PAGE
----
Leetema Daniels' family negotiated with police 25 feet from where his body lay in a West Side gangway just after midnight Saturday morning.
Their faces – the tears, the strained looks, the tension in their throats and cheeks before they screamed – showed that they knew he was dead. But they wanted to get close to the body, wanted to see.
They cajoled, begged, tried to slide under crime scene tape and peek from an apartment-building porch three stories above the scene in the 400 block of North Central Avenue at the fourth Austin neighborhood homicide victim within a week. But the police, doing what they do as they processed the crime scene, limited access as they gathered evidence before removing the body.
Only a closer look at the 17-year-old's body – marked with a puzzle-piece facial tattoo and wearing a pair of Timberland boots relatives described as unlucky – would suffice for family.
"We just wanna know (that it's him), they just letting him lay in the doorway, lay in the doorway like a (expletive) dog," his aunt Tawana Sanders said. "How could they just lay him out there?"
Police said Daniels and the 18-year-old boy wounded in the same attack did not have documented gang affiliations. The pair was on the sidewalk with other young men when two others approached and opened fire with handguns before melting back into the Austin neighborhood.
Daniels was shot twice in the head, and he died where he fell. His friend was shot once in the chest and is in Mount Sinai Hospital, where police said his condition had stabilized.
Sanders stood on a Central Avenue sidewalk near the gangway where Daniels fell and explained the hurt of seeing the young man on the ground, only his feet visible under a blanket. An ambulance sounded sirens to clear through traffic heading south as she spoke.
"I guess they're coming to finally get him," she said as it approached and watched in silence as the vehicle continued south under the Lake Street "L" and Union Pacific Railroad viaduct at Central Avenue.
In a nearby alley littered with bricks and railroad ties and decorated with a yellowed sign reading "Target: Rats" stapled to a light pole crowned by a broken streetlamp, a detective – standing at least a full foot taller than Daniels' mother – promised her closure. They stood under a spider web of phone, cable and electric wiring strung between brick buildings, illuminated by a full moon on a clear and chilly night, with a passing freight train carrying cargo and colorful graffiti providing background noise that drowned out the neighborhood sounds.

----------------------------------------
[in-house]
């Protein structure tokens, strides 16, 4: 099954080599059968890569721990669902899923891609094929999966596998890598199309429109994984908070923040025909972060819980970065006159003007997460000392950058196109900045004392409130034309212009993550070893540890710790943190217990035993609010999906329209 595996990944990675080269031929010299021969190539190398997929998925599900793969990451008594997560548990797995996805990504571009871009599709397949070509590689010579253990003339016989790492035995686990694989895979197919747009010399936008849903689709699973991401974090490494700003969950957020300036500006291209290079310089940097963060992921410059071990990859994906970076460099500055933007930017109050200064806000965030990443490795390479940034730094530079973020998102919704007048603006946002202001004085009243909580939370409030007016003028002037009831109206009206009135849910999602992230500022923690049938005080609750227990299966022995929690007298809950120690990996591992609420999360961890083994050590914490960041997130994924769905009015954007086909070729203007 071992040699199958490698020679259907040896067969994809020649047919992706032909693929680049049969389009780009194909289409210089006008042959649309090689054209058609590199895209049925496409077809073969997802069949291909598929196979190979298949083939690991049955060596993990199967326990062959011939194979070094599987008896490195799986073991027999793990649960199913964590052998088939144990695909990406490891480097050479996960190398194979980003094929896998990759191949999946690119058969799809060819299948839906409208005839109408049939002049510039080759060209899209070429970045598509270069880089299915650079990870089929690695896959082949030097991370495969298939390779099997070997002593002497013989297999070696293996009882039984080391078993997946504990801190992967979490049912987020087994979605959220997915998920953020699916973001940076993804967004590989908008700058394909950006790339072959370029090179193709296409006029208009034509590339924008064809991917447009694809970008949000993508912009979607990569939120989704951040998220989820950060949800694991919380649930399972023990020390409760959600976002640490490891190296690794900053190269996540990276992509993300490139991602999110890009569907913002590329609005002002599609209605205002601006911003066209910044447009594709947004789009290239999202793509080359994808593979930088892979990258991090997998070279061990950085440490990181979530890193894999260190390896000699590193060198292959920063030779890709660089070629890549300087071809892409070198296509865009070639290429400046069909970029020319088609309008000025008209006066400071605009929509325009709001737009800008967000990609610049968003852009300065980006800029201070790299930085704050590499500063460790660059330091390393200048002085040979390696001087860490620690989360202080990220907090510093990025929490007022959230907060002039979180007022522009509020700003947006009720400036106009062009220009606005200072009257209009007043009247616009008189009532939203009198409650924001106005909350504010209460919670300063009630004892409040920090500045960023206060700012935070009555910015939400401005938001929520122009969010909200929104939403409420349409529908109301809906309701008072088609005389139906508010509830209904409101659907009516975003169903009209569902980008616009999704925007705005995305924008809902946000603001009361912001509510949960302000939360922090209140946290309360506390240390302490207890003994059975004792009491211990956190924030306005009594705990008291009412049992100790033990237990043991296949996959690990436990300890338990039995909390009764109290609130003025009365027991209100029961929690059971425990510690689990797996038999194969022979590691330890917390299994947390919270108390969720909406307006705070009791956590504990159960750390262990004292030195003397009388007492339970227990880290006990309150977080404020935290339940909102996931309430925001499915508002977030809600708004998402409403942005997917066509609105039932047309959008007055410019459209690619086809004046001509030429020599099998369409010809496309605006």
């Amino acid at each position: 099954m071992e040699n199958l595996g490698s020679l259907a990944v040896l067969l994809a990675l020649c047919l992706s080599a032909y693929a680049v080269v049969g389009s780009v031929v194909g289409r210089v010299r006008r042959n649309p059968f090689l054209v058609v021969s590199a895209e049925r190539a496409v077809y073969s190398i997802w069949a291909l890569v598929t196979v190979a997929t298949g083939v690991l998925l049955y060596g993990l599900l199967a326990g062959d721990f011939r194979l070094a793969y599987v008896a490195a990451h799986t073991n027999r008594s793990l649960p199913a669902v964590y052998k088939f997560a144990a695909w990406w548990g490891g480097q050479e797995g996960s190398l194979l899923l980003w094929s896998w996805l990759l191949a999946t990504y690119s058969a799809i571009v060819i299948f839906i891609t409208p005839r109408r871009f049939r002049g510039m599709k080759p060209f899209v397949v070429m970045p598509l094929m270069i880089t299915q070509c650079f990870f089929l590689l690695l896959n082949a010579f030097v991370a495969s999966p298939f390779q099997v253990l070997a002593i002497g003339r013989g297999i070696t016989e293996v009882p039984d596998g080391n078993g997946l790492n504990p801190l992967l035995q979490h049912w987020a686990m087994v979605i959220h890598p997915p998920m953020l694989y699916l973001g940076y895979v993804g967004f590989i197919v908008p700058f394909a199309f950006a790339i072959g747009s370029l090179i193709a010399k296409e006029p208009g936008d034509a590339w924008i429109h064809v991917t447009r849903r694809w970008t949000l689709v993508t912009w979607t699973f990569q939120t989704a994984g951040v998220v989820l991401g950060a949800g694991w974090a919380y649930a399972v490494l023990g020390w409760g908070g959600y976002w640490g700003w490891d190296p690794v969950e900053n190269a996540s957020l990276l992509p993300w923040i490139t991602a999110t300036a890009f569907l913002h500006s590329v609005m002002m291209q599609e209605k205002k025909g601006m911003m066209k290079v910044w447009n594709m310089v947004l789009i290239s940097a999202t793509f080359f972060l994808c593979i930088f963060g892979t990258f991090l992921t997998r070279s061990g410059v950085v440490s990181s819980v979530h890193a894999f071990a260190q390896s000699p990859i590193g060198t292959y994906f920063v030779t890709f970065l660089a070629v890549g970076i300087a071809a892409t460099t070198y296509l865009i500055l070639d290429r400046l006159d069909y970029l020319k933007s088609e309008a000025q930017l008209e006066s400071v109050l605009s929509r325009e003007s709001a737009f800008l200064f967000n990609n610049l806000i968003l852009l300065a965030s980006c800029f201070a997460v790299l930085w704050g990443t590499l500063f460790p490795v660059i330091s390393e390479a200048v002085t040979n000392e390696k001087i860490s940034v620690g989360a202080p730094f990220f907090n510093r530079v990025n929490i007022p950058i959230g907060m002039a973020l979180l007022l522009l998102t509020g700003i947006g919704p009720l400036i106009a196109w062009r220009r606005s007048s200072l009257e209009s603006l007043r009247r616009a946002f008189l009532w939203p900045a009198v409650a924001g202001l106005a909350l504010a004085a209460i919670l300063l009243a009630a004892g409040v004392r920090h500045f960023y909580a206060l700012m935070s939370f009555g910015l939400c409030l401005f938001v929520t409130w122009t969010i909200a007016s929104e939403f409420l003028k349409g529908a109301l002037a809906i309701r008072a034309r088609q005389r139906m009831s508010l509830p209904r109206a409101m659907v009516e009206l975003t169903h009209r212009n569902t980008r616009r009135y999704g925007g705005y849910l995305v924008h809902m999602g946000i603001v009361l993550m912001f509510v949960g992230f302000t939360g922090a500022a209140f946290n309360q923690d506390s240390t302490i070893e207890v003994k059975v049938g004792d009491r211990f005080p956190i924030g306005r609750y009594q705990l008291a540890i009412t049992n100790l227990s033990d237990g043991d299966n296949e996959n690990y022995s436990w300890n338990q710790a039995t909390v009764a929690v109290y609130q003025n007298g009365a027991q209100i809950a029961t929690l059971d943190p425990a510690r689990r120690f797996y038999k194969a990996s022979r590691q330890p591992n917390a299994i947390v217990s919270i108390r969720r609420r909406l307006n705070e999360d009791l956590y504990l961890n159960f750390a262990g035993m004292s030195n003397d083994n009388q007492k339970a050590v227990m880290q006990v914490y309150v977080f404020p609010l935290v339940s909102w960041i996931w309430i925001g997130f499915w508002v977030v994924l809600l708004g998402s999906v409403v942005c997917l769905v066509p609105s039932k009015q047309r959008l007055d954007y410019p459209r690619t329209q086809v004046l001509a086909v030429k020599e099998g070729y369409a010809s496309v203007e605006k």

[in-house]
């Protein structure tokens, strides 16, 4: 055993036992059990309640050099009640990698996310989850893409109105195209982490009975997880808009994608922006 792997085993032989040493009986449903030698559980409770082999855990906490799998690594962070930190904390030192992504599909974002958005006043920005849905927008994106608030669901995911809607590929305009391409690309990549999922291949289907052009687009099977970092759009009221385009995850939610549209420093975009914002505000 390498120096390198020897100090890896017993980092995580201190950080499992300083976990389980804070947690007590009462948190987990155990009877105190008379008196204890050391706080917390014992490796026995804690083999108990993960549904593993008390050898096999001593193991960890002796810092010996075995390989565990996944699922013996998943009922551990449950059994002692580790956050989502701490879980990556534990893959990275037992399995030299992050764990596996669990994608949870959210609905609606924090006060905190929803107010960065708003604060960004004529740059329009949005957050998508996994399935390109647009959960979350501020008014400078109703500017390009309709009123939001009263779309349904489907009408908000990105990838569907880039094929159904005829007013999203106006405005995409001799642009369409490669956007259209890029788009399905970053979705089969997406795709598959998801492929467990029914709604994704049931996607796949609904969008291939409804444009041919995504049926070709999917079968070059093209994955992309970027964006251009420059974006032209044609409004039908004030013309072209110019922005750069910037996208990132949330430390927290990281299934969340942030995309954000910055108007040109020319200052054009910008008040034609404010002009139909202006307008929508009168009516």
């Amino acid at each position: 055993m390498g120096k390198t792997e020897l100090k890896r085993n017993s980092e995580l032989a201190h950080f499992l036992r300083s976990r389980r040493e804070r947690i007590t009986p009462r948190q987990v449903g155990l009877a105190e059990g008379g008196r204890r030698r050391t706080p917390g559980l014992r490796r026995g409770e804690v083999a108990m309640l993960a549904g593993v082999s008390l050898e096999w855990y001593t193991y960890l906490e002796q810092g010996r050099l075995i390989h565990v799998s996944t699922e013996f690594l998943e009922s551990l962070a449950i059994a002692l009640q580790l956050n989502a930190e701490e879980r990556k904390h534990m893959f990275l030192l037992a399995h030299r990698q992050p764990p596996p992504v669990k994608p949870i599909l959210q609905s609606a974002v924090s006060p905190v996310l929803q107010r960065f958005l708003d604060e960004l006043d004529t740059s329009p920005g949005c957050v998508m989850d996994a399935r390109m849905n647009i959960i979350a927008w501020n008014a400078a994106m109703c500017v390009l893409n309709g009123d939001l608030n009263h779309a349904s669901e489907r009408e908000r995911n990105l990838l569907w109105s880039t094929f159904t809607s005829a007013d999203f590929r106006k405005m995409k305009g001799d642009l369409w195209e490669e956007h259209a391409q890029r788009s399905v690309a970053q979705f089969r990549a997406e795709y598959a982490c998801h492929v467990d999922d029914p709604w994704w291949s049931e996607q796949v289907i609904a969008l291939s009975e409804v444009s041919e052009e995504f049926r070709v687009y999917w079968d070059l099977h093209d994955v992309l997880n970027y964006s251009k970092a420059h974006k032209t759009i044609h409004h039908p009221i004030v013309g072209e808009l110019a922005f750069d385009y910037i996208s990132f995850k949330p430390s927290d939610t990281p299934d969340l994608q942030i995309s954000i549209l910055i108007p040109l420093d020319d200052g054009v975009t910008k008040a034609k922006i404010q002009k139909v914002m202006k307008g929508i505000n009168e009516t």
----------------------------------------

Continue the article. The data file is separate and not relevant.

"I'm not going to let you go from here without you knowing," he said.
A crowd gathered across Central Avenue, leaning against an iron fence that surrounds Austin Town Hall Park. Daniels' mother, who walked from inside the crime scene toward the group, shouted at nobody in particular:
"They wanna play gangsta, we can play gangsta," his mother shouted, her cries echoing off the brick buildings that loomed over the alley. "They wanna play clique, they wanna play gang, we can do that!"
His family said Leetema Daniels lived several miles east of the place where he was killed but was in the neighborhood hanging out with high school friends from Austin Career Academy.
Daniels was named for his father and inherited his parents' height. One aunt said the 5-foot-4-inch teen dabbled in boxing and loved sports, rap music and his 11-year-old sister, but wasn't tall enough to hoop.
His father paced Central Avenue, wearing a large T-shirt and a flat-brimmed Chicago Bulls hat, trying to figure out how anyone knew for sure his son was dead.
"Did you see him dead," the elder Daniels half-lectured and half-asked. "How do they know it's exactly my son?"